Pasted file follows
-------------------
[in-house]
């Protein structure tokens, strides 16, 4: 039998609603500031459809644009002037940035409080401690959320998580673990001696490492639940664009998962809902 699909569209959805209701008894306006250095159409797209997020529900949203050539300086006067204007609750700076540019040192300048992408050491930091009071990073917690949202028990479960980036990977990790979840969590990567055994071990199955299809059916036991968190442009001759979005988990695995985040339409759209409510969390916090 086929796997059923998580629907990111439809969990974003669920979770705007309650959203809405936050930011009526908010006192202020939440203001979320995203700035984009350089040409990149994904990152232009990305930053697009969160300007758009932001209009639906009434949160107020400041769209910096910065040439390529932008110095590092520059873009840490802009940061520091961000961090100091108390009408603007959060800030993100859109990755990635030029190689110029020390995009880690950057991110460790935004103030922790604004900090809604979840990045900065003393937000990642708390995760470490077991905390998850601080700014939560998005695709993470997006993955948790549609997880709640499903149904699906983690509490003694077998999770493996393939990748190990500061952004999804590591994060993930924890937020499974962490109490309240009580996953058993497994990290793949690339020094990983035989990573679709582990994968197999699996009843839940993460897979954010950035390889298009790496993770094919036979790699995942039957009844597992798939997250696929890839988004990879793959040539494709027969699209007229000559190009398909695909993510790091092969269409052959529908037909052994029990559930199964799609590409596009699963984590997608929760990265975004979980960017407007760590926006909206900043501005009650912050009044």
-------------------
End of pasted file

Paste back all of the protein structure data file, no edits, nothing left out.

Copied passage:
[in-house]
């Protein structure tokens, strides 16, 4: 039998609603500031459809644009002037940035409080401690959320998580673990001696490492639940664009998962809902 699909569209959805209701008894306006250095159409797209997020529900949203050539300086006067204007609750700076540019040192300048992408050491930091009071990073917690949202028990479960980036990977990790979840969590990567055994071990199955299809059916036991968190442009001759979005988990695995985040339409759209409510969390916090 086929796997059923998580629907990111439809969990974003669920979770705007309650959203809405936050930011009526908010006192202020939440203001979320995203700035984009350089040409990149994904990152232009990305930053697009969160300007758009932001209009639906009434949160107020400041769209910096910065040439390529932008110095590092520059873009840490802009940061520091961000961090100091108390009408603007959060800030993100859109990755990635030029190689110029020390995009880690950057991110460790935004103030922790604004900090809604979840990045900065003393937000990642708390995760470490077991905390998850601080700014939560998005695709993470997006993955948790549609997880709640499903149904699906983690509490003694077998999770493996393939990748190990500061952004999804590591994060993930924890937020499974962490109490309240009580996953058993497994990290793949690339020094990983035989990573679709582990994968197999699996009843839940993460897979954010950035390889298009790496993770094919036979790699995942039957009844597992798939997250696929890839988004990879793959040539494709027969699209007229000559190009398909695909993510790091092969269409052959529908037909052994029990559930199964799609590409596009699963984590997608929760990265975004979980960017407007760590926006909206900043501005009650912050009044």